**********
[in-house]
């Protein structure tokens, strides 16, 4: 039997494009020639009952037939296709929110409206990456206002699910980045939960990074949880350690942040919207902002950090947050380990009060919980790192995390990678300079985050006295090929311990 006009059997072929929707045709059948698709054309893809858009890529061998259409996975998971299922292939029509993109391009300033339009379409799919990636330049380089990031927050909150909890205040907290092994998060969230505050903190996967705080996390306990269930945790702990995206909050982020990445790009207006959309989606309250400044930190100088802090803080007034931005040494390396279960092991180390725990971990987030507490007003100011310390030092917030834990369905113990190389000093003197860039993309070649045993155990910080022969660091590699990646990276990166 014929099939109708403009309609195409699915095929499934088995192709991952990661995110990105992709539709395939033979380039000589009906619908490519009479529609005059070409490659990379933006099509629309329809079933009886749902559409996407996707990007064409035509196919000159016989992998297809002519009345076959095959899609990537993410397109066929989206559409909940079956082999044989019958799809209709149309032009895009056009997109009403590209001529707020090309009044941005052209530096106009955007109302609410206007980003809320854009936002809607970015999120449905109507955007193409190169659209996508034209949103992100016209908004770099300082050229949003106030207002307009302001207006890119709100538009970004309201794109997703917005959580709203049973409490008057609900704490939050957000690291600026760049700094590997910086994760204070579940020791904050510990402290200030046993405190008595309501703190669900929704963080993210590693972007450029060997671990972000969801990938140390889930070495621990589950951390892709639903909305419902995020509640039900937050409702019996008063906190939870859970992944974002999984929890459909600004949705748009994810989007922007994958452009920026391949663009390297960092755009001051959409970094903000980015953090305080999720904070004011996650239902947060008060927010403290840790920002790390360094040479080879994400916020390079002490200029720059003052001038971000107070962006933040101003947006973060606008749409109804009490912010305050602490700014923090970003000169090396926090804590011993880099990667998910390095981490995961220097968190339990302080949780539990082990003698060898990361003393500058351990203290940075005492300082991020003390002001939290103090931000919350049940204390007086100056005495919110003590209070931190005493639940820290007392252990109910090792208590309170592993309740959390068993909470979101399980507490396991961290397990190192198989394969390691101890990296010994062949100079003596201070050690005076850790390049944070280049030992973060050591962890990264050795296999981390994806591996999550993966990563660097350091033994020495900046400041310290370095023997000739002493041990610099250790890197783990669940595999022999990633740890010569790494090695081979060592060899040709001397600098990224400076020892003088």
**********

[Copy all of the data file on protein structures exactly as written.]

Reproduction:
[in-house]
């Protein structure tokens, strides 16, 4: 039997494009020639009952037939296709929110409206990456206002699910980045939960990074949880350690942040919207902002950090947050380990009060919980790192995390990678300079985050006295090929311990 006009059997072929929707045709059948698709054309893809858009890529061998259409996975998971299922292939029509993109391009300033339009379409799919990636330049380089990031927050909150909890205040907290092994998060969230505050903190996967705080996390306990269930945790702990995206909050982020990445790009207006959309989606309250400044930190100088802090803080007034931005040494390396279960092991180390725990971990987030507490007003100011310390030092917030834990369905113990190389000093003197860039993309070649045993155990910080022969660091590699990646990276990166 014929099939109708403009309609195409699915095929499934088995192709991952990661995110990105992709539709395939033979380039000589009906619908490519009479529609005059070409490659990379933006099509629309329809079933009886749902559409996407996707990007064409035509196919000159016989992998297809002519009345076959095959899609990537993410397109066929989206559409909940079956082999044989019958799809209709149309032009895009056009997109009403590209001529707020090309009044941005052209530096106009955007109302609410206007980003809320854009936002809607970015999120449905109507955007193409190169659209996508034209949103992100016209908004770099300082050229949003106030207002307009302001207006890119709100538009970004309201794109997703917005959580709203049973409490008057609900704490939050957000690291600026760049700094590997910086994760204070579940020791904050510990402290200030046993405190008595309501703190669900929704963080993210590693972007450029060997671990972000969801990938140390889930070495621990589950951390892709639903909305419902995020509640039900937050409702019996008063906190939870859970992944974002999984929890459909600004949705748009994810989007922007994958452009920026391949663009390297960092755009001051959409970094903000980015953090305080999720904070004011996650239902947060008060927010403290840790920002790390360094040479080879994400916020390079002490200029720059003052001038971000107070962006933040101003947006973060606008749409109804009490912010305050602490700014923090970003000169090396926090804590011993880099990667998910390095981490995961220097968190339990302080949780539990082990003698060898990361003393500058351990203290940075005492300082991020003390002001939290103090931000919350049940204390007086100056005495919110003590209070931190005493639940820290007392252990109910090792208590309170592993309740959390068993909470979101399980507490396991961290397990190192198989394969390691101890990296010994062949100079003596201070050690005076850790390049944070280049030992973060050591962890990264050795296999981390994806591996999550993966990563660097350091033994020495900046400041310290370095023997000739002493041990610099250790890197783990669940595999022999990633740890010569790494090695081979060592060899040709001397600098990224400076020892003088």